Understanding the Scottish Political System

Election signage outside a voting location on EU Election Day last week. The SNP outperformed all other parties.

In this post I hope to share my understanding of the political system in Scotland. Yesterday, I toured the Scottish Parliament and learned a lot about the history and structure of the political system. First, it is important to understand the key players in the political landscape. Below is each political party holding at least one seat in parliament with a brief description:

Conservatives: Right-wing political party. One of three largest in membership in the UK (behind Labour and SNP), this party is against Scottish Independence and in favor of Brexit.

Liberal Democrats: Moderate political party against Scottish Independence with quite small membership.

Labour: Left-wing political party against Scottish Independence.

Scottish National Party: Left-wing nationalist party in favor of Scottish Independence on Scottish Independence and against Brexit. Currently in control of the Scottish Parliament and the government, with leader Nicola Sturgeon serving as First Minister of Scotland.

Green Party: Left-wing party in favor of Scottish Independence. Fourth largest party in Scotland.

Following the passage of the Acts of Union in 1707, Scotland’s original parliament adjourned and the country joined what has become the United Kingdom. In 1997, nearly 300 years later, the people of Scotland overwhelmingly voted in favor of the re-establishment of a Scottish Parliament. The new parliament holds certain “devolved” powers, including health and social services, education, and housing, while leaving “reserved” powers, including foreign policy, national defense, and immigration, to the UK.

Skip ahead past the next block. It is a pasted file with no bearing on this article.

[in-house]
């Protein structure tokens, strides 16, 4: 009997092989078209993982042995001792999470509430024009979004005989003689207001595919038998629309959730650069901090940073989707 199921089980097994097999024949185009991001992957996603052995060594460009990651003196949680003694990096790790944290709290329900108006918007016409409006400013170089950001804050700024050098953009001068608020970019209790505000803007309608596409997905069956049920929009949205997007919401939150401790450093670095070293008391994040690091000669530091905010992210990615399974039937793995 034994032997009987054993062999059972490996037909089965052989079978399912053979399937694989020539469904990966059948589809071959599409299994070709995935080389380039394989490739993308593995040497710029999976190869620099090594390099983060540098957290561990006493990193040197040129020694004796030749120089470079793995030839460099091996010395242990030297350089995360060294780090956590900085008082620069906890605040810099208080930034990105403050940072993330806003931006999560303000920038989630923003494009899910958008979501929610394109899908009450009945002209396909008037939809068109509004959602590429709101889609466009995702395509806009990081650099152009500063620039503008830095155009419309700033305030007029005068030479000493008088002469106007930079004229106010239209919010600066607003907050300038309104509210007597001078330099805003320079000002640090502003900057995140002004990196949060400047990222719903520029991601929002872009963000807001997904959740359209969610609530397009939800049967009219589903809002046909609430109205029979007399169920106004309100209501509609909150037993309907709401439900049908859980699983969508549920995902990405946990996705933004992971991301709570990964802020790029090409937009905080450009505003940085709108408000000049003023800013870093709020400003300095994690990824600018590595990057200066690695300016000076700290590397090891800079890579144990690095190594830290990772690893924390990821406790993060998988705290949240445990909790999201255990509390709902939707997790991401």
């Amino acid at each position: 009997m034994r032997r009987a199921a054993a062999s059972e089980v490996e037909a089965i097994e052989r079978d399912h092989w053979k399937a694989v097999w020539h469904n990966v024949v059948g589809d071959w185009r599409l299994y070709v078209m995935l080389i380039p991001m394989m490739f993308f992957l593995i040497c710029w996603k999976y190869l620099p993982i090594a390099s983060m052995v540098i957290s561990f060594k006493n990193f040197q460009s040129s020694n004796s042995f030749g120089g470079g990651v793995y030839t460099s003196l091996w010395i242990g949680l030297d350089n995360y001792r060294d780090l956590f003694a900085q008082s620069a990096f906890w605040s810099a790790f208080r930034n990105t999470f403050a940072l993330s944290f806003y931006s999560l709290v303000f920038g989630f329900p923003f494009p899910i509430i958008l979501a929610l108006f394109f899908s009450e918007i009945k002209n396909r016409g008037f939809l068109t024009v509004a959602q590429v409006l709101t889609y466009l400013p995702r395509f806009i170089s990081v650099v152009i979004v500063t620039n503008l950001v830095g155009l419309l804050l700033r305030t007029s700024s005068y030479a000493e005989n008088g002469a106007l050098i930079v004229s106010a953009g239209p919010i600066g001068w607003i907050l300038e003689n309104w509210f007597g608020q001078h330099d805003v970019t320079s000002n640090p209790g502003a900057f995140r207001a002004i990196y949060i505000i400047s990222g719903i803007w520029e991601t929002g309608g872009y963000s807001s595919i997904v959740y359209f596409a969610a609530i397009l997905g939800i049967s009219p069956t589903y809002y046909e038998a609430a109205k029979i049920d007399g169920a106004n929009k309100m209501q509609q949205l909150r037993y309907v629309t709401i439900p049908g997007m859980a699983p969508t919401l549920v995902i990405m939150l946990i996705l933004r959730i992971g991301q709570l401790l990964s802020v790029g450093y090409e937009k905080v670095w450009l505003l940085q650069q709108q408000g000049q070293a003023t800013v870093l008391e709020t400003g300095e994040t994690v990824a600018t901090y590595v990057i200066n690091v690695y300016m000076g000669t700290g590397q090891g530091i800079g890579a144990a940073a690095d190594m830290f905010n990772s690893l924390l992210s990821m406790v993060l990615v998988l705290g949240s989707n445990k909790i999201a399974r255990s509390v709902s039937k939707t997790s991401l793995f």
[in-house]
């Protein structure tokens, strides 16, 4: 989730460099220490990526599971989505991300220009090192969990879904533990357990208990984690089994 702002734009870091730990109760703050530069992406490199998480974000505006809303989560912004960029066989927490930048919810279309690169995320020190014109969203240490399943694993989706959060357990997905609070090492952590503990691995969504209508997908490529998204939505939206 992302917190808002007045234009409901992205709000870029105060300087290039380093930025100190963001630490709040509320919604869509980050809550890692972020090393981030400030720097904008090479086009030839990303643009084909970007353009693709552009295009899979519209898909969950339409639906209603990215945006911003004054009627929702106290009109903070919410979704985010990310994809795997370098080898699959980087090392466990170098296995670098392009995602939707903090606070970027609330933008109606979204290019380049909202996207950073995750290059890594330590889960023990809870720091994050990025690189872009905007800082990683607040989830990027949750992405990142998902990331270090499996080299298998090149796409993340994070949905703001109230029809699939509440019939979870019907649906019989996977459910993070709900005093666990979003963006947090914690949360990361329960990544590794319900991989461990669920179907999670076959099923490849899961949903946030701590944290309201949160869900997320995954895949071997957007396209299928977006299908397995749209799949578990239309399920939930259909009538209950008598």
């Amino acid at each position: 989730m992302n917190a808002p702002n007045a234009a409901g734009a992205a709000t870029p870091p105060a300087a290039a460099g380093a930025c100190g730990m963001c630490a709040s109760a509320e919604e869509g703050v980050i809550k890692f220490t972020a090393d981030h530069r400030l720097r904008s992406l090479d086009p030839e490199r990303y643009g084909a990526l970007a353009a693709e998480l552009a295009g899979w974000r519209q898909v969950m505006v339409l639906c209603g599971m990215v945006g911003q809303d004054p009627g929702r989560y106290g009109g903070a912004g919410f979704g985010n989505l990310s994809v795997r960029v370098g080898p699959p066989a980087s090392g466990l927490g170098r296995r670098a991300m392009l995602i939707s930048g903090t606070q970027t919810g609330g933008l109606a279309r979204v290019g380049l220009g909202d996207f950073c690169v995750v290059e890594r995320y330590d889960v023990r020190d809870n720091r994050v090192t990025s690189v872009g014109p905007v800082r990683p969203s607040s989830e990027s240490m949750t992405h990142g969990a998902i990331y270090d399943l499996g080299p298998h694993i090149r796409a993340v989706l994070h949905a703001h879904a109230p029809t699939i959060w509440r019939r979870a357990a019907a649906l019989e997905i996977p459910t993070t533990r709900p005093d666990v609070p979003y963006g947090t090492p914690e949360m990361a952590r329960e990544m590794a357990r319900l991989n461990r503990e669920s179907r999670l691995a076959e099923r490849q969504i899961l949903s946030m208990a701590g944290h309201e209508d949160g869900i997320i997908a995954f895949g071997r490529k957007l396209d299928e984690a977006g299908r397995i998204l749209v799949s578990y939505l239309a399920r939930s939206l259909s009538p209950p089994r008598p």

The Scottish Parliament’s debate chamber, symbolizing cooperation and transparency.
Photo credit: Scottish Parliament (no photos allowed inside).

The Scottish Parliament has 129 representatives, called MSPs, elected to 5-year terms. One member is selected as the Presiding Officer (PO), similar to the Speaker of the House in the United States, though upon assuming the position, the PO revokes their party membership and pledges impartial leadership. The seats of Parliament are allotted in two ways, “first past the post” and “proportional representation,” and citizens vote for specific candidates and political parties. Without delving into the complexities, this system results in a politically diverse parliamentary body, unlike the U.S. Congress which is elected solely through a winner-take-all (first past the post) system and primarily consists of two parties.

The Scottish pride themselves on creating a parliament with diverse representation and transparency. The Scottish Parliament Building, completed in 2004, is a rather surprising and unusual structure. Consisting almost entirely of locally-sourced concrete, wood, and glass, most meeting rooms and the debating chamber are contained by glass walls, signifying transparency and openness. Furthermore, each Scottish citizen has 8 representatives, increasing the likelihood of sharing party affiliation with at least one.

The organic structure of the parliament building is somewhat controversial amongst locals.
Photo Credit: ArchDaily.

I hope to share more about my experiences in the Scottish Parliament in future entries, as I will be returning to observe a Delegated Powers & Law Reform committee meeting and full-body debate in the coming days.


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